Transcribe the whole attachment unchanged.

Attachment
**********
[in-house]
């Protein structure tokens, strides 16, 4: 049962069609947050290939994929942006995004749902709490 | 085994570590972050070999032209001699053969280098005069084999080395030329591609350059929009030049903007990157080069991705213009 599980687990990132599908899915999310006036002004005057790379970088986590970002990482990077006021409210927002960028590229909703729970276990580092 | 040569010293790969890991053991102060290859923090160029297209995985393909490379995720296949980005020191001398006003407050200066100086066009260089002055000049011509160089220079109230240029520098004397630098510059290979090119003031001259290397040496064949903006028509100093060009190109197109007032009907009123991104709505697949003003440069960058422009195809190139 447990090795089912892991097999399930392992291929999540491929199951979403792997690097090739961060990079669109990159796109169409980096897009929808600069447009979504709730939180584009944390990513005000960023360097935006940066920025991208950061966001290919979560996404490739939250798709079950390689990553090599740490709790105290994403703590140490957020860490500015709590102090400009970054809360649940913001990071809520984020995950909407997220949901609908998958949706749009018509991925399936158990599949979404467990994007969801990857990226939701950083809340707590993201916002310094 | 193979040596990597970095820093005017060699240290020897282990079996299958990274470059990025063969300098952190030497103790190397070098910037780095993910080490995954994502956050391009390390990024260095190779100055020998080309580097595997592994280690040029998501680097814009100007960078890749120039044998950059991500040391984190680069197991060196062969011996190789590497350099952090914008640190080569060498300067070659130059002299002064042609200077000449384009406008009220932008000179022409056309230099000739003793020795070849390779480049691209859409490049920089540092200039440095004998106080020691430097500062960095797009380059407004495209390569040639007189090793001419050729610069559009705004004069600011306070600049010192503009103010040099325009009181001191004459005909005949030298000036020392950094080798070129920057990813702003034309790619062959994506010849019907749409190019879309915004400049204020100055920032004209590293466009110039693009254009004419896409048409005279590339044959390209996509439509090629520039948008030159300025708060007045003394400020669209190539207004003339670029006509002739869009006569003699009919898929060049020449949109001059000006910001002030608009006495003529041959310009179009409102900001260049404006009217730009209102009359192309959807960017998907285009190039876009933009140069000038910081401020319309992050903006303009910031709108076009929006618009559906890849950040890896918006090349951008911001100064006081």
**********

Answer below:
[in-house]
């Protein structure tokens, strides 16, 4: 049962069609947050290939994929942006995004749902709490 | 085994570590972050070999032209001699053969280098005069084999080395030329591609350059929009030049903007990157080069991705213009 599980687990990132599908899915999310006036002004005057790379970088986590970002990482990077006021409210927002960028590229909703729970276990580092 | 040569010293790969890991053991102060290859923090160029297209995985393909490379995720296949980005020191001398006003407050200066100086066009260089002055000049011509160089220079109230240029520098004397630098510059290979090119003031001259290397040496064949903006028509100093060009190109197109007032009907009123991104709505697949003003440069960058422009195809190139 447990090795089912892991097999399930392992291929999540491929199951979403792997690097090739961060990079669109990159796109169409980096897009929808600069447009979504709730939180584009944390990513005000960023360097935006940066920025991208950061966001290919979560996404490739939250798709079950390689990553090599740490709790105290994403703590140490957020860490500015709590102090400009970054809360649940913001990071809520984020995950909407997220949901609908998958949706749009018509991925399936158990599949979404467990994007969801990857990226939701950083809340707590993201916002310094 | 193979040596990597970095820093005017060699240290020897282990079996299958990274470059990025063969300098952190030497103790190397070098910037780095993910080490995954994502956050391009390390990024260095190779100055020998080309580097595997592994280690040029998501680097814009100007960078890749120039044998950059991500040391984190680069197991060196062969011996190789590497350099952090914008640190080569060498300067070659130059002299002064042609200077000449384009406008009220932008000179022409056309230099000739003793020795070849390779480049691209859409490049920089540092200039440095004998106080020691430097500062960095797009380059407004495209390569040639007189090793001419050729610069559009705004004069600011306070600049010192503009103010040099325009009181001191004459005909005949030298000036020392950094080798070129920057990813702003034309790619062959994506010849019907749409190019879309915004400049204020100055920032004209590293466009110039693009254009004419896409048409005279590339044959390209996509439509090629520039948008030159300025708060007045003394400020669209190539207004003339670029006509002739869009006569003699009919898929060049020449949109001059000006910001002030608009006495003529041959310009179009409102900001260049404006009217730009209102009359192309959807960017998907285009190039876009933009140069000038910081401020319309992050903006303009910031709108076009929006618009559906890849950040890896918006090349951008911001100064006081």